KAREN Carruthers is convinced of the existence of UFOs and extra-terrestrial life. And she is not alone.
In May last year, she helped establish the Byron UFO Research Group, which attracts up to 50 people to its monthly meetings.
The gatherings feature guest speakers – many of whom claim to have had an alien contact – and allow people a “safe space” to discuss UFO and alien encounters.
“If you’ve never told anyone about your experience, it’s a lot to carry around. There is a fear of ridicule,” said Ms Carruthers, who is a former family therapist.
People at the meeting come from all walks of life, she said. Many have had a lifelong interest in UFOs or had “seen something” and had no outlet for it.
“We had a woman at our last meeting who had experienced a sighting 36 years ago.”
Mrs Carruthers started seeing UFOs in the 1990s and recollects being taken on a spacecraft in 2003.
She says her daughter, who lives in Sunrise, saw a UFO just last Sunday morning.
“There was no sound, it was a round object and it hovered over the house and didn’t move. She watched it for half an hour.”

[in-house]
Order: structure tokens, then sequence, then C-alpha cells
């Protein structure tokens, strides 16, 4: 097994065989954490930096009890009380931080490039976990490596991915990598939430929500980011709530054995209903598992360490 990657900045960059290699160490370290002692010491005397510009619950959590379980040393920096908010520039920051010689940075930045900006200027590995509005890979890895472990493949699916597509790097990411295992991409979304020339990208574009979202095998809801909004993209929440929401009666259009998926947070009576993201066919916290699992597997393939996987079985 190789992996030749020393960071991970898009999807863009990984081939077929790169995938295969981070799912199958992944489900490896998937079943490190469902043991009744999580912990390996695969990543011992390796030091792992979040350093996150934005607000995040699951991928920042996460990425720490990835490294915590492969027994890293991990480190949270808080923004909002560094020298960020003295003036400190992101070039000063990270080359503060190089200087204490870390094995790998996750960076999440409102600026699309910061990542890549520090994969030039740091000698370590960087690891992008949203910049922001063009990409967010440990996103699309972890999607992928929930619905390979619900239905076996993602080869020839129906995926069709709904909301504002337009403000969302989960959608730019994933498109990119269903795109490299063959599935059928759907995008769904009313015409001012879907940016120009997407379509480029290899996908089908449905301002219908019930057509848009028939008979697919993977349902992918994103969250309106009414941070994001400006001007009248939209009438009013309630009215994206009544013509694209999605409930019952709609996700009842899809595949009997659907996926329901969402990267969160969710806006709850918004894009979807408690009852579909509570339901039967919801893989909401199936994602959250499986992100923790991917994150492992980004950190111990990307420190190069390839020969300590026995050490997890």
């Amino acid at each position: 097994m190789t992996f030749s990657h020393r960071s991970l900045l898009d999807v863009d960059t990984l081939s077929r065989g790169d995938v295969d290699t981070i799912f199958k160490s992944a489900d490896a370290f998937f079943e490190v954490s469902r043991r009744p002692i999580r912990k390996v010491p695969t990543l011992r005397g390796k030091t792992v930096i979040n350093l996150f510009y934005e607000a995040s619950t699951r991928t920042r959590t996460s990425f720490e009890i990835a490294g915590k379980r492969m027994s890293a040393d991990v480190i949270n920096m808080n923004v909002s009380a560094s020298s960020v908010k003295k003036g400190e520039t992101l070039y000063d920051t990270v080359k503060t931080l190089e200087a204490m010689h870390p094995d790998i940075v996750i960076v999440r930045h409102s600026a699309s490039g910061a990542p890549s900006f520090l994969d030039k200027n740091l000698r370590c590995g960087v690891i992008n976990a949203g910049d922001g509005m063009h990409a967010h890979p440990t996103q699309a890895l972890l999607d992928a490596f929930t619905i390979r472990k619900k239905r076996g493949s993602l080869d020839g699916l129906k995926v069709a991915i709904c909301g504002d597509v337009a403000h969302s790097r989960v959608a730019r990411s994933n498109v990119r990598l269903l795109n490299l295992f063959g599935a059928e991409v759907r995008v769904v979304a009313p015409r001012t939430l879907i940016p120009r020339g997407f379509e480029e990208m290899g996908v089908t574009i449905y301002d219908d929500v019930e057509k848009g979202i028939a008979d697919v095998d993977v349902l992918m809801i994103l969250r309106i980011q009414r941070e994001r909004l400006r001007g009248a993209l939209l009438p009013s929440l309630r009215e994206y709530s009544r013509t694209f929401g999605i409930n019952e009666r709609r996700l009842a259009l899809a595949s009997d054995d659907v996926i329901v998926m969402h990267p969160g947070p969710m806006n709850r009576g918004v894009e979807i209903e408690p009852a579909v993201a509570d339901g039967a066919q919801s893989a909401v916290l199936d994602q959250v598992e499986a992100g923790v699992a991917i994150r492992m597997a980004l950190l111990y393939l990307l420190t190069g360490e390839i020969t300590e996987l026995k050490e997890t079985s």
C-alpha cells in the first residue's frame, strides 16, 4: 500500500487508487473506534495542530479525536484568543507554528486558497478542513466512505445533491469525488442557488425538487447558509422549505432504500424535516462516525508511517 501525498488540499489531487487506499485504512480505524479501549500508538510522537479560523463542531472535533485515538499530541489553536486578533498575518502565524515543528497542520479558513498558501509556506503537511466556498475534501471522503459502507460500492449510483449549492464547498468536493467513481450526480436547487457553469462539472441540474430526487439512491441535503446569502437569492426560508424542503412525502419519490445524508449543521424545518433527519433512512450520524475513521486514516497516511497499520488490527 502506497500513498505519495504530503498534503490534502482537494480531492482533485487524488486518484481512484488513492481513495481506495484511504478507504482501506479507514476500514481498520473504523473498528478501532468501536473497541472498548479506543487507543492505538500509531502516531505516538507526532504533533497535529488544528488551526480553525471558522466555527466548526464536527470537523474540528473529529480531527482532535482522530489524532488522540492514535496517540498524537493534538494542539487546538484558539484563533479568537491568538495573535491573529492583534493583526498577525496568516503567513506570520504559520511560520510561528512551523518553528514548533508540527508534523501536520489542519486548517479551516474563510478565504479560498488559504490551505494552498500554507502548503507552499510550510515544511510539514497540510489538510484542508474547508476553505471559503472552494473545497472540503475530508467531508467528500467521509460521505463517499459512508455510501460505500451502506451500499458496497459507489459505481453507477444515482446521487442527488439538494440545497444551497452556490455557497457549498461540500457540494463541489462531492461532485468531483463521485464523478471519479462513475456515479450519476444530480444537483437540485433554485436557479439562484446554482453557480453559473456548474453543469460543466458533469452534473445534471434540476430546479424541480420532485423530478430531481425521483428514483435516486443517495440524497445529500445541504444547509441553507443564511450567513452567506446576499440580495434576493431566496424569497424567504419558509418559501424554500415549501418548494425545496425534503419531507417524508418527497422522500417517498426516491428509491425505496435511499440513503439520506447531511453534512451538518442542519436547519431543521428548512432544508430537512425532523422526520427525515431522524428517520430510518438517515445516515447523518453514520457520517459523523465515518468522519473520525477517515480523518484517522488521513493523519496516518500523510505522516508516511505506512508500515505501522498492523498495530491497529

Mrs Carruthers said there was a lot of fear surrounding alien life and UFOs, but the more you knew, the less scary it became.
She said aliens were a force for good: “To want to help us to help the planet and each other.”
As part of her work with the group, Ms Carruthers is compiling a database of UFO sightings from Byron and surrounding areas. She plans to conduct interviews, collating the information to create an historical record and to help demystify the subject.
“The more it gets out into the open, the more accepted it becomes,” she said.
“We want to give it some credibility and respectability.”
She said interest in UFOs was growing worldwide and becoming more accepted and mainstream.
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